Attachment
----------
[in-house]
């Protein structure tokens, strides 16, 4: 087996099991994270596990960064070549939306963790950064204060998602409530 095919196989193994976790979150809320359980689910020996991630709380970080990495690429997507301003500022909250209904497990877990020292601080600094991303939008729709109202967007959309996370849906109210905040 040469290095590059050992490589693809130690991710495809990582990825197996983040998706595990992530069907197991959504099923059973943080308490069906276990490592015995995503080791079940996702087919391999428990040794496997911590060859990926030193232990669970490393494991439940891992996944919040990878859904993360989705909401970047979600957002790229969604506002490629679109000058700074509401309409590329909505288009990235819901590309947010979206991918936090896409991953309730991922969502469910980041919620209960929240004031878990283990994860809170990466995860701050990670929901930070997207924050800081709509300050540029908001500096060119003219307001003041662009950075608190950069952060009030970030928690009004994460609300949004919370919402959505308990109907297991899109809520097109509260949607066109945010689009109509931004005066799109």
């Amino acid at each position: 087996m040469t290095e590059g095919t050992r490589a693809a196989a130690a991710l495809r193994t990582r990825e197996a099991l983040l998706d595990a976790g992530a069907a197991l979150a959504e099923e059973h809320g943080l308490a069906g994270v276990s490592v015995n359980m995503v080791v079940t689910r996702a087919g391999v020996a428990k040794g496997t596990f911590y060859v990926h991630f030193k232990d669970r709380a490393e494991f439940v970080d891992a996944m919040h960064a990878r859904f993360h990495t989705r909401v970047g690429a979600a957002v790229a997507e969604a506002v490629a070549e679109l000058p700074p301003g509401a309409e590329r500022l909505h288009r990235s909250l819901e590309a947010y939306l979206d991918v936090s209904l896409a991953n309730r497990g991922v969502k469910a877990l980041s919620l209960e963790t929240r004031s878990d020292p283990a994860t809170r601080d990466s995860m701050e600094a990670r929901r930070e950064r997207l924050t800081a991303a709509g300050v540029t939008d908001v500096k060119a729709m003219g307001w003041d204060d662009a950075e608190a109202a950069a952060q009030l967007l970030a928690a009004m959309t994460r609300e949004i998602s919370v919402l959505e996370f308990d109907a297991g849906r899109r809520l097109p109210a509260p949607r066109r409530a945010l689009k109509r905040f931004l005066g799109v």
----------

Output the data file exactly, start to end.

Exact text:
[in-house]
């Protein structure tokens, strides 16, 4: 087996099991994270596990960064070549939306963790950064204060998602409530 095919196989193994976790979150809320359980689910020996991630709380970080990495690429997507301003500022909250209904497990877990020292601080600094991303939008729709109202967007959309996370849906109210905040 040469290095590059050992490589693809130690991710495809990582990825197996983040998706595990992530069907197991959504099923059973943080308490069906276990490592015995995503080791079940996702087919391999428990040794496997911590060859990926030193232990669970490393494991439940891992996944919040990878859904993360989705909401970047979600957002790229969604506002490629679109000058700074509401309409590329909505288009990235819901590309947010979206991918936090896409991953309730991922969502469910980041919620209960929240004031878990283990994860809170990466995860701050990670929901930070997207924050800081709509300050540029908001500096060119003219307001003041662009950075608190950069952060009030970030928690009004994460609300949004919370919402959505308990109907297991899109809520097109509260949607066109945010689009109509931004005066799109």
């Amino acid at each position: 087996m040469t290095e590059g095919t050992r490589a693809a196989a130690a991710l495809r193994t990582r990825e197996a099991l983040l998706d595990a976790g992530a069907a197991l979150a959504e099923e059973h809320g943080l308490a069906g994270v276990s490592v015995n359980m995503v080791v079940t689910r996702a087919g391999v020996a428990k040794g496997t596990f911590y060859v990926h991630f030193k232990d669970r709380a490393e494991f439940v970080d891992a996944m919040h960064a990878r859904f993360h990495t989705r909401v970047g690429a979600a957002v790229a997507e969604a506002v490629a070549e679109l000058p700074p301003g509401a309409e590329r500022l909505h288009r990235s909250l819901e590309a947010y939306l979206d991918v936090s209904l896409a991953n309730r497990g991922v969502k469910a877990l980041s919620l209960e963790t929240r004031s878990d020292p283990a994860t809170r601080d990466s995860m701050e600094a990670r929901r930070e950064r997207l924050t800081a991303a709509g300050v540029t939008d908001v500096k060119a729709m003219g307001w003041d204060d662009a950075e608190a109202a950069a952060q009030l967007l970030a928690a009004m959309t994460r609300e949004i998602s919370v919402l959505e996370f308990d109907a297991g849906r899109r809520l097109p109210a509260p949607r066109r409530a945010l689009k109509r905040f931004l005066g799109v």